Senate Judiciary to probe political interference in FBI
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Senate Judiciary Committee Chairman Chuck GrassleyCharles (Chuck) Ernest GrassleyFBI informant gathered years of evidence on Russian push for US nuclear fuel deals, including Uranium One, memos show Klobuchar taking over Franken's sexual assault bill Lawyer: Kushner is 'the hero' in campaign emails regarding Russia MORE (R-Iowa) wants the panel to investigate any attempts to influence FBI investigations under the Trump and Obama administrations.  

 
"There should be no improper interference with FBI investigations to favor any elected official or candidate of either party. The Committee has an obligation to pursue all evidence of such misconduct," Grassley wrote in the letter, which was publicly released on Wednesday. 
 
Comey has raised concerns about Attorney General Loretta Lynch's actions around the FBI's investigation into Clinton's private email server. 
 
He told the Senate Intelligence Committee last week that he felt "queasy" after Lynch asked him to characterize his probe into Clinton's emails as a "matter," rather than an investigation. 
 
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Feinstein told CNN over the weekend that Congress should investigate if Lynch asked Comey to cover for Clinton's presidential campaign, but any probe should be kept separate from the committee's ongoing investigations into Russian interference in last year's election. 
 
But Grassley wrote in his letter that they disagree about if an investigation into Lynch should be separate from their other work, noting the administration initially pointed to the Clinton case to justify firing Comey.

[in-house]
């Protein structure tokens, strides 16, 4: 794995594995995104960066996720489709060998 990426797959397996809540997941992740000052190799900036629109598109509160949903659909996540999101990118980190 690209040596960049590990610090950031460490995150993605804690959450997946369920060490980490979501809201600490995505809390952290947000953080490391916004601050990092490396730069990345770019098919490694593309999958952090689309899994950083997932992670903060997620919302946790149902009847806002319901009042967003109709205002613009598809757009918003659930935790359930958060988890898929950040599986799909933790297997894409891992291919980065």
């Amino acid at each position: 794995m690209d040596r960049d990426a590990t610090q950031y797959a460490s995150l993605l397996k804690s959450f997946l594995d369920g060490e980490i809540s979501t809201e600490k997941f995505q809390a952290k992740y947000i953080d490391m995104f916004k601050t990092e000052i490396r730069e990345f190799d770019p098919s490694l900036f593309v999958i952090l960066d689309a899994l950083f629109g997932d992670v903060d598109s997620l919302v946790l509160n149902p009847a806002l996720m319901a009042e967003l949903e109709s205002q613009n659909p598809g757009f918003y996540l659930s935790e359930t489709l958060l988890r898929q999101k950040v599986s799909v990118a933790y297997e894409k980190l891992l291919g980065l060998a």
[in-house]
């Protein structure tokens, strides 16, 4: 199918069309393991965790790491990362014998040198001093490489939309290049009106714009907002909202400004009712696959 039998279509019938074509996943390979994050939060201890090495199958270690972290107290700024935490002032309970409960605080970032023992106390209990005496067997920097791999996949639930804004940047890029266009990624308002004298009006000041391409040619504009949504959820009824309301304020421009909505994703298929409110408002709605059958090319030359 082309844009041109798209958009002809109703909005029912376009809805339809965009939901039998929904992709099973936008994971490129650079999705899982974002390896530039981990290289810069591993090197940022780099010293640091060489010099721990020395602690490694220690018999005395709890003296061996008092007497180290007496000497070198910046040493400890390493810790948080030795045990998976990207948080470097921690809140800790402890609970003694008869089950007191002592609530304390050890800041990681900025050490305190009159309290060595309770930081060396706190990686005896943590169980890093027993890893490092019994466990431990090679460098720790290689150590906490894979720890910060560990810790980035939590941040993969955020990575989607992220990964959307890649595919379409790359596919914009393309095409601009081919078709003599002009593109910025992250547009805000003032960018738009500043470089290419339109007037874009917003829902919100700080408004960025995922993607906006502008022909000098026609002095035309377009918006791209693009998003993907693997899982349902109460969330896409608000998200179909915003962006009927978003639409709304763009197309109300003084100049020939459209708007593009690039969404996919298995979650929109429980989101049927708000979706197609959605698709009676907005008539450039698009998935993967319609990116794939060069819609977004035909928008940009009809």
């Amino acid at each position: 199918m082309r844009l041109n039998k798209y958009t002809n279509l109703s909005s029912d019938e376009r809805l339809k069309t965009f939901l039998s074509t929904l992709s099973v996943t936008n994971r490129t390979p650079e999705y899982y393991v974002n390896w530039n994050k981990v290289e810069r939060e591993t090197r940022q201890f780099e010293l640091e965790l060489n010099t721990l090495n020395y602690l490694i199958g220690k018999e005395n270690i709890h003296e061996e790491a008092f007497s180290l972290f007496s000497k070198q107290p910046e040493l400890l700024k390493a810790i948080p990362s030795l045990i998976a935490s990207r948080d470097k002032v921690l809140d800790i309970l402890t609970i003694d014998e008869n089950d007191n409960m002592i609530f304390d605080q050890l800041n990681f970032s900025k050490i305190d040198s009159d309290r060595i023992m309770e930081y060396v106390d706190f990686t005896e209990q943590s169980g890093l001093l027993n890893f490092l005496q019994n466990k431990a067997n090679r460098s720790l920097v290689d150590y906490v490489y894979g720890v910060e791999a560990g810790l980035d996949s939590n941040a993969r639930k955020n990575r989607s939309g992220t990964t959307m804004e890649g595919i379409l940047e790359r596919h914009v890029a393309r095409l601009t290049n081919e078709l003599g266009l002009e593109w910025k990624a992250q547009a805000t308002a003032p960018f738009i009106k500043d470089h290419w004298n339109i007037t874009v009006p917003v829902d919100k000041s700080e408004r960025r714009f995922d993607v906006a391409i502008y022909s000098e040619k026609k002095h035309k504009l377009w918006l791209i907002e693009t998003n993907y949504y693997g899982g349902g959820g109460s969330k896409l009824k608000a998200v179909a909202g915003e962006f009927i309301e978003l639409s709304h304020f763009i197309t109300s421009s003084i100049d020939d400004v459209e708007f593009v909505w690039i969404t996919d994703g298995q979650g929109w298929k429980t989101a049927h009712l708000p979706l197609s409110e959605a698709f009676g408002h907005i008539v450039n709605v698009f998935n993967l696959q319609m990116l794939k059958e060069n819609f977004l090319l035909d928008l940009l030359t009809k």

"The Administration has referenced both Mr. Comey’s handling of the Clinton investigation and Russia investigation as factors in his decision to fire Mr. Comey," Grassley wrote. 
 
The Trump administration initially used a memo from Deputy Attorney General Rod Rosenstein as the justification for firing Comey. Trump, however, has said he was prepared to fire the former FBI director regardless of the Justice Department's recommendation, and signaled the Russia probe was on his mind when he made the decision.
 
Grassley also pointed to Trump's statements that Comey told him he was not under investigation, saying it was "clear" the president "was not happy" about Comey's refusal to publicly say that the president wasn't under investigation. 
 
"That reference, combined with Mr. Comey’s testimony last week that he refused the President’s asks to state that fact publicly, make it clear that the President was not happy with Mr. Comey’s actions on that issue, and frankly, that makes perfect sense," Grassley wrote. 
 
Grassley's letter isn't the first time he's signaled that the committee should investigate the now-closed probe into Clinton's email setup. 
 
The committee invited Comey to testify earlier this year on both Russia election interference and Clinton's private email server, but Comey declined the investigation. 
 
Both the Judiciary Committee and Intelligence Committee in the Senate are investigating Russia's election interference and potential contacts between the Trump campaign and Moscow. Grassley has signaled he's willing to subpoena Comey to come before the Judiciary panel if he won't do so voluntarily. 
 
He added in his letter that issues under the committee's jurisdiction include Comey's firing, election interference and "other high-profile, politically-charged investigations such as the handling of the Clinton email investigation." 
 
"It is my view that fully investigating the facts, circumstances, and rationale for Mr. Comey’s removal will provide us the opportunity to do that on a cooperative, bipartisan basis," he said.